Miss Z has recently turned four years old. She is no longer a baby - she is a little girl. And even if she is a little girl trapped inside her own body, she still deserves to be treated like a four year old, not an infant. One of the greatest challenges in treating her like a four year old is coming up with ideas to entertain and stimulate her. Of course our team of speech, occupational and physiotherapists are never short of suggestions on activities to do at home, but that isn’t entertainment, that’s therapy. Therapy isn’t always fun – in fact in Miss Z’s mind, it never is. And therapy involves me (or someone else) doing the activities with her. We do our share of therapy at home, but we can’t spend the whole day doing it – Miss Z would hate it, her older sister would claim neglect, and I would never get anything else done. At four years old, Miss Z is quite happy to spend time on her own. In fact, she enjoys being left on the floor to do her own thing, and I’m keen to encourage this independence. That said, just leaving Miss Z lying on the floor feels a bit like poor parenting. And while not wanting to force her to participate in ‘therapy’, I do want her to explore, discover and benefit in the same way other children do from more traditional play. Miss Z’s therapists, carers and I have come up with a number of activities that Miss Z can do on her own, without my constant involvement, but are more developmentally and intellectually beneficial than just lying or rolling on the floor. Information on ways for children with multiple disabilities to have fun or entertain themselves is scarce, so I wanted to share these ideas with other parents in a similar situation. And it isn’t all altruism – I’m hoping other parents will share their ideas, giving me some new activities for Miss Z, too.
However, when reading my suggestions, please keep in mind that all children have different abilities and what might be a great activity for one child to do independently may require greater supervision – or not be appropriate at all – for another. You know your child best. So, here are Miss Z’s favourite independent play activities (in order of her preference at the moment):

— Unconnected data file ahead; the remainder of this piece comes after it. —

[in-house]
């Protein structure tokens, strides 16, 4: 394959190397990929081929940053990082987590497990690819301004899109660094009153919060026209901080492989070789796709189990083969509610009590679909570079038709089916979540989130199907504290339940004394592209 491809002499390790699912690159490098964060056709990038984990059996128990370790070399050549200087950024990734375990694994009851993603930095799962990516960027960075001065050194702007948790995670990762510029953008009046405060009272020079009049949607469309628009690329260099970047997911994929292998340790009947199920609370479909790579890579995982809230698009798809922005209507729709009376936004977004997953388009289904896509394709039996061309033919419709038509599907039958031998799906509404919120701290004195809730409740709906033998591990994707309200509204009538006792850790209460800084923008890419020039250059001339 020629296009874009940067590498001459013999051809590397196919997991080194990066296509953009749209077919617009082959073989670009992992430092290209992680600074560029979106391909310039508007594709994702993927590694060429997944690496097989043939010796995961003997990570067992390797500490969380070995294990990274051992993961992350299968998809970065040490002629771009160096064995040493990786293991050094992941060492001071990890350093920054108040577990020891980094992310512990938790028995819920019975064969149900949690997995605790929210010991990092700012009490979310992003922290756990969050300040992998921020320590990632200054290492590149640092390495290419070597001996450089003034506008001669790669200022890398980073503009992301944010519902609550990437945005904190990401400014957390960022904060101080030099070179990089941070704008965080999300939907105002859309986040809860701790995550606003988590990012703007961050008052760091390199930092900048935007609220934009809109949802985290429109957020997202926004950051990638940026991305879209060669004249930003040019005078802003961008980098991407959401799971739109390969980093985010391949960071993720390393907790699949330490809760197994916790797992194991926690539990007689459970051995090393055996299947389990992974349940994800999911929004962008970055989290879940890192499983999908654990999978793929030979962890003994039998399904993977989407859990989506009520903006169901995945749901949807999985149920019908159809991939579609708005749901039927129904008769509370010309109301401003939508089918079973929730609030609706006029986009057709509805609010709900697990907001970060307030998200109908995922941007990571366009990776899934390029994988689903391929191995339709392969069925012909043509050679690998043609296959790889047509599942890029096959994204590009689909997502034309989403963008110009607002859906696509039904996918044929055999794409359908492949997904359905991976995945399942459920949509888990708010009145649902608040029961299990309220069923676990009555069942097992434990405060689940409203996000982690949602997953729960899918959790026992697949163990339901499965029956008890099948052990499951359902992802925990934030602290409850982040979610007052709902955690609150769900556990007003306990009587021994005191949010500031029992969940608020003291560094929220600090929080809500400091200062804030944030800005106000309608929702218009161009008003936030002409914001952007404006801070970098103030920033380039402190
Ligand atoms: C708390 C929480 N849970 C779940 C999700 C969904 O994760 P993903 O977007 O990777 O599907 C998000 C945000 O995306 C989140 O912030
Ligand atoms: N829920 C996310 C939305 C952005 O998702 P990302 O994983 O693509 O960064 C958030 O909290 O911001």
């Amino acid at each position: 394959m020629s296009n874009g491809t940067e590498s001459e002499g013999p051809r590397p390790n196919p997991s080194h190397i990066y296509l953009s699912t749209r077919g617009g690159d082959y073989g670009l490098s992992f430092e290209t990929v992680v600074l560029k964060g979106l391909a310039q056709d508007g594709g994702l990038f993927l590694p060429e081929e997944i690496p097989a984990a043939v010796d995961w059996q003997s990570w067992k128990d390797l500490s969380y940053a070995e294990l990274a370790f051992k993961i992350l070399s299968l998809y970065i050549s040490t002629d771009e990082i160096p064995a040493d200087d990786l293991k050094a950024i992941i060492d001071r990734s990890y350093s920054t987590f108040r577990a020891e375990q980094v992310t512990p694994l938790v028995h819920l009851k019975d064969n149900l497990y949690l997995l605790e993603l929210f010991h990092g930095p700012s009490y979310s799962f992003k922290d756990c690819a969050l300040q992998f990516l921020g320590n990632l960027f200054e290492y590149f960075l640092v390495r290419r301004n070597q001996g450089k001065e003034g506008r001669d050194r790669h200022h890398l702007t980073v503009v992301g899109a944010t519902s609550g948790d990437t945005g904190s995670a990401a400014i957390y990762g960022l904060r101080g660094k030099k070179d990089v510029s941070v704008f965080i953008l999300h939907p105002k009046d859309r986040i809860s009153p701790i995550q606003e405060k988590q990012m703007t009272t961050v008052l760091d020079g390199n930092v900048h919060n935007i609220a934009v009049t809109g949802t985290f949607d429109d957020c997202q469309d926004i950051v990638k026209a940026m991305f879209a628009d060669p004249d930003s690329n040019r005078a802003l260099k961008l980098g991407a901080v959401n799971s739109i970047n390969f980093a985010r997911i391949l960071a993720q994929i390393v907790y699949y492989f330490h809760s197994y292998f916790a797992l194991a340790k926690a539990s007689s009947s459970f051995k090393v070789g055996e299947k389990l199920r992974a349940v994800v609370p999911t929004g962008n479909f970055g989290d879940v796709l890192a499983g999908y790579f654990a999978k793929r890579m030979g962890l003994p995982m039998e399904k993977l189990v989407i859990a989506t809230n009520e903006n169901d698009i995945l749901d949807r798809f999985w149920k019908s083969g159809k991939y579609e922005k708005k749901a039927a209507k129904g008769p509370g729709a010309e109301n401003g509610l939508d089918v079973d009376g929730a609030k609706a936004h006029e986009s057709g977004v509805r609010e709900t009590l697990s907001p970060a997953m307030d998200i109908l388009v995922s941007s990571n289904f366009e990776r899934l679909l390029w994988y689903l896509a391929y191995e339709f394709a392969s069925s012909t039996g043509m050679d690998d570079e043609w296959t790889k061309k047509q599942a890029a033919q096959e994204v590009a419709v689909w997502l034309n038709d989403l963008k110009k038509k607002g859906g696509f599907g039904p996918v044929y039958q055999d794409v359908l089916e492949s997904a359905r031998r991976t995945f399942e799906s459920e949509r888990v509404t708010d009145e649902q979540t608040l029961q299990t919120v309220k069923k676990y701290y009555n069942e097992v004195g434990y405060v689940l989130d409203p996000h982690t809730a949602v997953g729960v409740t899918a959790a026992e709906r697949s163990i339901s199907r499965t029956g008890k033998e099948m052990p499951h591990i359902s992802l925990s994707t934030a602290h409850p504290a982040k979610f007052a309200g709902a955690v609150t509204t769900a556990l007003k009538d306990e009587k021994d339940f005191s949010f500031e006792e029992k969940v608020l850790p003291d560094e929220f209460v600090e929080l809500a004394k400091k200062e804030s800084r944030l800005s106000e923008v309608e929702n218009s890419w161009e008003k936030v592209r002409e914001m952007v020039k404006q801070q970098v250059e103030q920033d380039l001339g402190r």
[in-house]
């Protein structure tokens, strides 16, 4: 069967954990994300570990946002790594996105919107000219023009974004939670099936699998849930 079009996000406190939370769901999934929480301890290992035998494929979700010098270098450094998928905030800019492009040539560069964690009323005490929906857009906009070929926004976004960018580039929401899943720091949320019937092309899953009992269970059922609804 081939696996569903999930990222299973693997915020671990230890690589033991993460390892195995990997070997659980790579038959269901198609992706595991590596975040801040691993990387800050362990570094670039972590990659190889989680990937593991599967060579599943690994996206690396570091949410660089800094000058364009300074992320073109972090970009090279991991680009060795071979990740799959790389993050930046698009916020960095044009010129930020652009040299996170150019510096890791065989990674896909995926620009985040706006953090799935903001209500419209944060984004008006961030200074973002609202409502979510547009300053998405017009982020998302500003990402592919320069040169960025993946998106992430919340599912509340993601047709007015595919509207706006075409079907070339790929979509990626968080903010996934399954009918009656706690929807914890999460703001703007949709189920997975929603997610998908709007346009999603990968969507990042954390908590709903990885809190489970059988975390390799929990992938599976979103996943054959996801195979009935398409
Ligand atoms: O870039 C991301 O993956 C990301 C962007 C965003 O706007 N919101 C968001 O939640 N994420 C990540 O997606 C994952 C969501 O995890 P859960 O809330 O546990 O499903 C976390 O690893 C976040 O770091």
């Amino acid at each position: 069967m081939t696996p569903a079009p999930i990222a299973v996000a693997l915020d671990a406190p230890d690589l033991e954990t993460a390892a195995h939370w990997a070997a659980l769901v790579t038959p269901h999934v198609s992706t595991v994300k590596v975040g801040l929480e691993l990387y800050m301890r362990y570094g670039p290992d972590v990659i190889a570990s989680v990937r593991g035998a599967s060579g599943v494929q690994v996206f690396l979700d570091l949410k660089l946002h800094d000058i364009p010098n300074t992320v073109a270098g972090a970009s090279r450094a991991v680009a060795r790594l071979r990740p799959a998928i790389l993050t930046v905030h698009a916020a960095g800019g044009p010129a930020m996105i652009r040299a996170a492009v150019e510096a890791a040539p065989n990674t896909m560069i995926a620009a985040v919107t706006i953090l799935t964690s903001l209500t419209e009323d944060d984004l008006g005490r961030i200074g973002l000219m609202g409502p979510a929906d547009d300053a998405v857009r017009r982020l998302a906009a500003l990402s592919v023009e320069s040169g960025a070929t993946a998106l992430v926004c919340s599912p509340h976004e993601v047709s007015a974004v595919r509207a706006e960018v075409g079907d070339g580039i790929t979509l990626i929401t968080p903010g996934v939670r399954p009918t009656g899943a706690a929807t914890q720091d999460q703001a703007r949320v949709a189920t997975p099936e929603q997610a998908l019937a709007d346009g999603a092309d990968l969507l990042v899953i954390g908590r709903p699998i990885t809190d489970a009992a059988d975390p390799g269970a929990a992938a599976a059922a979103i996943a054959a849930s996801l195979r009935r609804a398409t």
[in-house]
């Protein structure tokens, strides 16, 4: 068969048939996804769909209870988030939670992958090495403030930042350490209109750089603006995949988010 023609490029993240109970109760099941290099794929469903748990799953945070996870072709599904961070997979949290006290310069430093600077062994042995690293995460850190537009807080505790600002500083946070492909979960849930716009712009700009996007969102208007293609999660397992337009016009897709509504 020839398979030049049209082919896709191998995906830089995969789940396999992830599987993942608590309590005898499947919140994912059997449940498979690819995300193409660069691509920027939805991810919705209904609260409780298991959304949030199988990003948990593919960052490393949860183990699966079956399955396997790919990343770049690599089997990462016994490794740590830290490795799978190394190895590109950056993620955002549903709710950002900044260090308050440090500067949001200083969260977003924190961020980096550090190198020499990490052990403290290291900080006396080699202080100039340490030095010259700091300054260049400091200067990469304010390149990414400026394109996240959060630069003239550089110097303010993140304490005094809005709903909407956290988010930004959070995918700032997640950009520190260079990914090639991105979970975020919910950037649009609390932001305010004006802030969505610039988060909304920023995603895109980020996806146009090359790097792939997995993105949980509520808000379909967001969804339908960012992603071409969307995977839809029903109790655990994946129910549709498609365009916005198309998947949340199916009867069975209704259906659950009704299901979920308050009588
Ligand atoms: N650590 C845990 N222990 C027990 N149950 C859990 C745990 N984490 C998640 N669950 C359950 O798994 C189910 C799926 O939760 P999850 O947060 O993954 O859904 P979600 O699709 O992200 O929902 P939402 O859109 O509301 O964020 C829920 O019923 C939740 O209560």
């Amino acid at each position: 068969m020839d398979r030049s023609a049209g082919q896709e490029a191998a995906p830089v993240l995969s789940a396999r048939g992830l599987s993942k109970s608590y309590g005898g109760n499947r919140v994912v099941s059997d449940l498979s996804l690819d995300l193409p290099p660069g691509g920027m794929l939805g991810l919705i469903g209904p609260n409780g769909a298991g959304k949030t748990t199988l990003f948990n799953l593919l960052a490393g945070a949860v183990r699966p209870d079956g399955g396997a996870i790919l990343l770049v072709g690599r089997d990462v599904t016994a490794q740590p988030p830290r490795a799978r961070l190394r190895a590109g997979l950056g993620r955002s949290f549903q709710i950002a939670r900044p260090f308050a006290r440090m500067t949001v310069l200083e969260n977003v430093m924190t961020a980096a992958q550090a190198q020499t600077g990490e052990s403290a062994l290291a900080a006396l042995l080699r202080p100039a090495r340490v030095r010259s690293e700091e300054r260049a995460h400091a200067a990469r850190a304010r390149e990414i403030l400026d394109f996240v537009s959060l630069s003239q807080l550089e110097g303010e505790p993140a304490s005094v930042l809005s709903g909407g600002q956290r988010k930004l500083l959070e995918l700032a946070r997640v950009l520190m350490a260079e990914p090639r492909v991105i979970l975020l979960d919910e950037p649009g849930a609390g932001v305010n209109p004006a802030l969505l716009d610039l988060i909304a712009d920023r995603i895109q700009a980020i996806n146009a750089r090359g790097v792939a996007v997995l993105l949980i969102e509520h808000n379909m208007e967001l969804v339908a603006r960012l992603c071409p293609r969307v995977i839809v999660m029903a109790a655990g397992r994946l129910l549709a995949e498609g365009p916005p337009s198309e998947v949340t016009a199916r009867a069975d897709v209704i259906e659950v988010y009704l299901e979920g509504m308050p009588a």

The big crinkly blanket When Miss Z is on the floor, she loves to rock from her back to her side (she can’t quite manage a full roll) and kick her legs. Recently, her occupational therapist gave us a silver emergency blanket – the type that can be found in some first aid kits and are given to runners after a marathon to keep them warm. They’re also known as space blankets or foil survival blankets. It is very thin, virtually indestructible, and makes a fantastic, crinkly noise whenever it moves. Miss Z loves to lie on it, roll on it, and kick it with her feet. Most kids love them, so it is a great activity to encourage Miss Z’s older sister to join in, too. The occupational therapist says it strengthens the understanding of cause and effect, but all Miss Z knows is that it makes a great sound.
Sensory quilt Since she has limited purposeful use of her hands, Miss Z explores mostly by using her mouth or her feet. A local quilting charity gave us a sensory quilt for Miss Z to explore and she really enjoys it. A sensory quilt is a quilt made from fabrics of different textures and colours. Ours is quite large, so it takes some to explore the whole thing. Miss Z loves to seek out her favourite squares and rub her mouth along the satin ribbon strips. Our quilt also has various objects sewn along the edges of the quilt for her to explore, which includes everything from ribbons to knitted flowers to big buttons and even a small pair of plastic maracas. Some of the objects aren’t appropriate for a child who could put the objects in their mouth (they’re fine for Miss Z). Although Miss Z loves kicking the maracas, I’ve stepped on them several times in bare feet and am not so enthusiastic about them. If you don’t know any quilters and don’t feel like getting crafty yourself, I’ve also modified this idea, using a variety of cheap placemats. I’ve found a number of inexpensive placemats in different materials (plastic, bamboo, felt) in discount shops and I scatter them around her on the floor. Although not quite as exciting as the quilt, she will still explore them as she inches her way around the floor.
Hanging toys When she was a baby, Miss Z loved her baby gym, even though she rarely touched the toys that were hanging above her. When she got older, we tried her in a “little room” – a specially built area with objects hanging from it that the child can explore and play with – to variable success. However, Miss Z seems to tolerate my own version much better.
There are lots of examples online of very handy people who have built their own little rooms. Since I’m not that handy, I took the easy route and bought a cheap baby gate. I hung a number of household objects with different textures, weights, temperatures, sounds and sizes from the rails with elastic. I also have them hanging low enough that Miss Z doesn’t need to reach up to touch them – they all nearly touch her. When she is rolling on the floor, I can hang it above her (either over her upper body to encourage her touching things with her hands, or over her legs, so she can kick the objects), by resting the ends of the gate on two footstools or the sofa and a little table.
There are days when Miss Z obviously enjoys hitting or kicking particular objects. There are other days when she is clearly annoyed by all these objects hanging in her way. But you never know until you try. It makes me happy to see Miss Z “playing” independently – or at the very least keeping herself entertained. And it gives me the precious opportunity to do a few chores, give her big sister some attention, or even just enjoy a cup of tea. What ideas have you come up with to encourage your child with special needs to have fun?